There is precisely one delicate moment, the silence when Thomas’ wife leaves him for the last time, in prison, knowing she won’t see him again. It is very welcome. When the King’s chief minister decides to allow her to visit him in prison so that they’ll persuade him to yield, he says “We have to find a gentler way.” Quite true.

Still, I’m looking forward to more from Fellowship for Performing Arts. They produce theater from a genuine Christian worldview. It is very welcome.

Steve Capra
February 2019

Saturday, February 9, 2019


Bleach is an extended monologue by Dan Ireland-Reeves, presented by Spin Cycle. It presents a likable male prostitute, Tyler, addressing us, and it’s set in his apartment. It’s been performed in Europe, proscenium-style. Here in New York, director Zack Carey immerses the audience in Tyler’s world, inviting us into Tyler’s apartment. Very smart indeed, well suited to the material. Tyler’s home radiates poverty, but more strongly neglect.

Tyler lives in a dumpy basement apartment in Brooklyn, and indeed we travel to a dumpy basement apartment in Brooklyn to see the show, and we spend its 75-minute duration sitting in Tyler’s bedroom. Instead of a lobby, we enter a small,  dumpy kitchen; the bedroom, the performance space, is in the next room.

Joyce Hahn’s set is terrific: a bed; a few arm chairs and sofas for the audience. We the audience totaled six the night I attended; it doesn’t look like the room could sit more than eight of us. The walls are brick or stone, the stone painted white like the apartment of Tyler’s wealthy client. Half the floor is linoleum, and there’s a cheap, ornate coffee table. The window looks out on the hallway in the basement, with its stone walls: there’s no escape from this life. Handcuffs and a dog collar are hanging from the night table: there’s no escape from this job.

Much to the company’s credit, they’ve declined to provide a program. This is a sort of meta-naturalism

The script at first seems predictable to an experienced NYC fringe audience, but it turns into something more interesting and creative than we expect. We learn about a horrendous event - Tyler calls it “the event” - and from then on we’re in a complex psychological space. The issue is Tyler’s reaction to the event, and it’s the reaction of a rent boy: “I’m so disconnected from it all that it doesn’t matter.”

Mr. Carey’s direction is delicate, meticulous, never heavy-handed or obvious. The play, the night I saw it, is performed by Eamon Yates. He is never false (in this proximity, a falsehood would be fatal). He has great relaxation and concentration - and bravery to look us in the eye sitting next to us. However, he does not have emotional range or depth. He is perhaps too young.  

Of course, Mr. Ireland-Reeves does have Tyler tell us, at the play’s end, “I’m an object - I don’t have to feel,” so the actor doesn’t have a lot of opportunity to show us Tyler’s inner life. But still, calm and intact should not play the same as calm and broken. The performance needs to be layered. Tyler has a couple of moments that could be revelatory. Early in the play, he tells us that he’s taking viagra with him to a client’s home “to make me hard”; late in the show, he tells us that he’s packing it “because you disgust me.” Mr. Carey has not led his actor to make the most of this.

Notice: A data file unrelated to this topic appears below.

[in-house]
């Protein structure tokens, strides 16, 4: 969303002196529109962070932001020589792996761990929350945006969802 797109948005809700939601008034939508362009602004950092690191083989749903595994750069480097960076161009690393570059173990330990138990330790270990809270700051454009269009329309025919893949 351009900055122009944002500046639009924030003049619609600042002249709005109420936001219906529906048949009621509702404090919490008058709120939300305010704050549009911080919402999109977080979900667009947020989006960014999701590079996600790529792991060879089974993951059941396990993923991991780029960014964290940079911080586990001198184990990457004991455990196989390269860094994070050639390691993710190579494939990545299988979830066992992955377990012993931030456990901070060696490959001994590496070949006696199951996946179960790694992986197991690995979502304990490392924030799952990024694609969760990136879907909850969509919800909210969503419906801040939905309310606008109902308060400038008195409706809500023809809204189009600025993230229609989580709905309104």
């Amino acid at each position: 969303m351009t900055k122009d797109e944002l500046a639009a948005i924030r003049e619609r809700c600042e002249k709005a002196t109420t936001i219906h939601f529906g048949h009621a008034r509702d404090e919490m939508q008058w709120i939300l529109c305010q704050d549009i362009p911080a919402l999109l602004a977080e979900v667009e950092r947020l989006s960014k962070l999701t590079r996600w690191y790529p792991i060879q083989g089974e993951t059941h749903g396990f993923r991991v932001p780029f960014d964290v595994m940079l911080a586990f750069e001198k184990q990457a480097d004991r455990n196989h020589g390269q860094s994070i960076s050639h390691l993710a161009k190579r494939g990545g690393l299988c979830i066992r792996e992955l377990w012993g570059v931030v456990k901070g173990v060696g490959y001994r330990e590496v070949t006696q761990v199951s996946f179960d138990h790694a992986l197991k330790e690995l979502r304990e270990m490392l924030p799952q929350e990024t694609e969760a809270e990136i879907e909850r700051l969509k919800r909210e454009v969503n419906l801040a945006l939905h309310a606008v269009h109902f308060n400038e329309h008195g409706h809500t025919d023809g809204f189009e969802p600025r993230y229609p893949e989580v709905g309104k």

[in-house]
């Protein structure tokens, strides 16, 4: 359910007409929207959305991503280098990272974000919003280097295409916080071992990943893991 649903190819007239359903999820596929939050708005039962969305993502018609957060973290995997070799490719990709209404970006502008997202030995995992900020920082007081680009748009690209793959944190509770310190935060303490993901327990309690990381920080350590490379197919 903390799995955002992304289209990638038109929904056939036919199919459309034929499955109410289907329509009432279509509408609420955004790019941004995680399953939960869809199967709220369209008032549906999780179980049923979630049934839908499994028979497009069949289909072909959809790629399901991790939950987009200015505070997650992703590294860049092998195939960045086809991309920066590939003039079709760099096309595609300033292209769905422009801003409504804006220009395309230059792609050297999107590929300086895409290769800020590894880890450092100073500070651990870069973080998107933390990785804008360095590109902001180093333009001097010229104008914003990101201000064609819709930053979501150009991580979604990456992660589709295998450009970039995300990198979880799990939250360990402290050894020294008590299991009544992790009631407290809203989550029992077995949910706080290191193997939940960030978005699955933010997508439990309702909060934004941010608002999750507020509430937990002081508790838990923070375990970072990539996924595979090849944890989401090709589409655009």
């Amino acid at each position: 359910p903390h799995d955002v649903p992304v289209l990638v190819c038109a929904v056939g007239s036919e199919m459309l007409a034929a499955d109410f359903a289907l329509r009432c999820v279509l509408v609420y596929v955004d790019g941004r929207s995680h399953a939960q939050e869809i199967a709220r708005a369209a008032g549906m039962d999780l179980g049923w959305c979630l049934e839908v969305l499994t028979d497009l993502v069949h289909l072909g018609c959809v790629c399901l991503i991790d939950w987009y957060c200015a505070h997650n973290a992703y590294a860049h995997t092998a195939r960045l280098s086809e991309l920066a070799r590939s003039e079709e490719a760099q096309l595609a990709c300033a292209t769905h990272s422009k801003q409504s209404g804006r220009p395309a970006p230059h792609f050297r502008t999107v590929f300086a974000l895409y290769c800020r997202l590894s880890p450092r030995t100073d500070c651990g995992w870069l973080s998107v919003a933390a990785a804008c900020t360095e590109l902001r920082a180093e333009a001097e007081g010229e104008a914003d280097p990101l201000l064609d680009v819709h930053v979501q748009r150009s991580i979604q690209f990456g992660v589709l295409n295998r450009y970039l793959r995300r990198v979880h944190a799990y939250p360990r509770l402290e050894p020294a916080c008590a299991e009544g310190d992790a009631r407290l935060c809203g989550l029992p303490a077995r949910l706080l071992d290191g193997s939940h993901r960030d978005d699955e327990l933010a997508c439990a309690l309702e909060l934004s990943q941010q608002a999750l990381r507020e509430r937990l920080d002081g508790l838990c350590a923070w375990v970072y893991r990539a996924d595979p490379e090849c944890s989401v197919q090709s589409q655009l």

Be that as it may. Bleach is first-rate cutting edge theater. I’ve never felt closer to a character than this hyper-intimate evening. Well done!

Steve Capra

Feburary 2019

Monday, January 14, 2019

The Mortality Machine

photo by Zach Filkoff

The Morality Machine is an immersive theater experience produced by Sinking Ship Creations in association with Acronym Presents and Wildrence at the space Wildrence near Canal Street. It’s an example of live-action role-play (LARP), a theatrical experience in which the audience participants fully. It’s very influenced by escape rooms and installations like Sleep No More, and it echoes what we called in the 1980’s “audience-activated theater”. There’s hardly any set text in the script, but Ryan Hart is credited for “Written Narrative”, and as far as I can see he’s the Prime Mover.

The premise is this: five years ago, five people died in a medical experiment at the site. Now the families and friends have assembled there to unseal the laboratory and explore the last days of the victims. We the audience are recruited to play the attendees, each of us assigned a character (I participated as the father of a young woman). We’re led into the small, cluttered lab/office where we find lockers, notes, photos, videos and an extremely strange machine with a bed in it, sort of like a rudimentary MRI scanner.

At first the production seems to be merely a sort of immersive Grand-Guignol, but it develops into something more rewarding. Several of my fellow participants in our group of 20 (20 people each night) were familiar with this sort of high concept installation - some were experienced with escape rooms. As a group we searched, watched, drew conclusions, found a couple of hidden keys - and finally someone got into the machine. To tell you more would be spoil this rewarding, and fun, experience.

It’s important that people understand the type of event this is before they attend. It’s a bellwether for 21st-century theater to come, theater that builds on the form’s greatest strength: the physical presence of the participants in the space.

The concept is terrific, and it’s meticulously executed. We hope that the company’s market will grow to include people less educated to the avant-garde. The company has told me that they’re prepared for participant groups less active than mine, but I’d nonetheless like to have seen more preparation and imposed structure. What’s more, there are alternative endings, and I found ours less satisfactory than the ones explained to me.

But The Morality Machine is brilliant. Congratulations to all involved!

Steve Capra
January 2019